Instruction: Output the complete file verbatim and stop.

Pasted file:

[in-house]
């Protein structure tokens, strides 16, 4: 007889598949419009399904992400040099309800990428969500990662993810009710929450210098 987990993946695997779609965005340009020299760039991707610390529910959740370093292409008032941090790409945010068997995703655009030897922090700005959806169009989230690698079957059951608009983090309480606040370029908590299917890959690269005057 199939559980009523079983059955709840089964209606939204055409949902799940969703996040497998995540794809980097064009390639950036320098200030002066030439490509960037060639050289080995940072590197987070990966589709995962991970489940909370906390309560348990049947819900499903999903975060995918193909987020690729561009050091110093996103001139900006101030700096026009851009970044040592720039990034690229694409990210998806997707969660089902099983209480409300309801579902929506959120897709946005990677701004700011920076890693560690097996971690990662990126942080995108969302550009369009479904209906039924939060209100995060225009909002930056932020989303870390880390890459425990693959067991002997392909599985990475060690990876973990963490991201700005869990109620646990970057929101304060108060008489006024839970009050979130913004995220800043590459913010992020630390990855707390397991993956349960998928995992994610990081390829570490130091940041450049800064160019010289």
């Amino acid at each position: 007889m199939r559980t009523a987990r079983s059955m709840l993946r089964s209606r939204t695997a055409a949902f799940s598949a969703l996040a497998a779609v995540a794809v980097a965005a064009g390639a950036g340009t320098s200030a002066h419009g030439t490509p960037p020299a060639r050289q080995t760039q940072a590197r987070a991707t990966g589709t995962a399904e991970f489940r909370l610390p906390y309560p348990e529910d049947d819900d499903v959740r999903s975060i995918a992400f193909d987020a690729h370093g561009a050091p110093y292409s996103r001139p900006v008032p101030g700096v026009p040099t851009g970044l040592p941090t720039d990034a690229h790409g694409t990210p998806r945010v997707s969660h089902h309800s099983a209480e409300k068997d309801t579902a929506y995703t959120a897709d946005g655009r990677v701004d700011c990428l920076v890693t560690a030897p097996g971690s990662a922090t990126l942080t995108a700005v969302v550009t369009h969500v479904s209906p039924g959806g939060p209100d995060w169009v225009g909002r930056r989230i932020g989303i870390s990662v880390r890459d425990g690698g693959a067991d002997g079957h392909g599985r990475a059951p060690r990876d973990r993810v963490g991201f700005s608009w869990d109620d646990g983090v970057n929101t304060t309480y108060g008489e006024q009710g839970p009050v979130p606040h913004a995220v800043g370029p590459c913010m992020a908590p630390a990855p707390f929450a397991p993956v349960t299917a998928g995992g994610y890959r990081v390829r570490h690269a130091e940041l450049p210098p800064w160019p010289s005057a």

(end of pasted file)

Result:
[in-house]
């Protein structure tokens, strides 16, 4: 007889598949419009399904992400040099309800990428969500990662993810009710929450210098 987990993946695997779609965005340009020299760039991707610390529910959740370093292409008032941090790409945010068997995703655009030897922090700005959806169009989230690698079957059951608009983090309480606040370029908590299917890959690269005057 199939559980009523079983059955709840089964209606939204055409949902799940969703996040497998995540794809980097064009390639950036320098200030002066030439490509960037060639050289080995940072590197987070990966589709995962991970489940909370906390309560348990049947819900499903999903975060995918193909987020690729561009050091110093996103001139900006101030700096026009851009970044040592720039990034690229694409990210998806997707969660089902099983209480409300309801579902929506959120897709946005990677701004700011920076890693560690097996971690990662990126942080995108969302550009369009479904209906039924939060209100995060225009909002930056932020989303870390880390890459425990693959067991002997392909599985990475060690990876973990963490991201700005869990109620646990970057929101304060108060008489006024839970009050979130913004995220800043590459913010992020630390990855707390397991993956349960998928995992994610990081390829570490130091940041450049800064160019010289």
């Amino acid at each position: 007889m199939r559980t009523a987990r079983s059955m709840l993946r089964s209606r939204t695997a055409a949902f799940s598949a969703l996040a497998a779609v995540a794809v980097a965005a064009g390639a950036g340009t320098s200030a002066h419009g030439t490509p960037p020299a060639r050289q080995t760039q940072a590197r987070a991707t990966g589709t995962a399904e991970f489940r909370l610390p906390y309560p348990e529910d049947d819900d499903v959740r999903s975060i995918a992400f193909d987020a690729h370093g561009a050091p110093y292409s996103r001139p900006v008032p101030g700096v026009p040099t851009g970044l040592p941090t720039d990034a690229h790409g694409t990210p998806r945010v997707s969660h089902h309800s099983a209480e409300k068997d309801t579902a929506y995703t959120a897709d946005g655009r990677v701004d700011c990428l920076v890693t560690a030897p097996g971690s990662a922090t990126l942080t995108a700005v969302v550009t369009h969500v479904s209906p039924g959806g939060p209100d995060w169009v225009g909002r930056r989230i932020g989303i870390s990662v880390r890459d425990g690698g693959a067991d002997g079957h392909g599985r990475a059951p060690r990876d973990r993810v963490g991201f700005s608009w869990d109620d646990g983090v970057n929101t304060t309480y108060g008489e006024q009710g839970p009050v979130p606040h913004a995220v800043g370029p590459c913010m992020a908590p630390a990855p707390f929450a397991p993956v349960t299917a998928g995992g994610y890959r990081v390829r570490h690269a130091e940041l450049p210098p800064w160019p010289s005057a």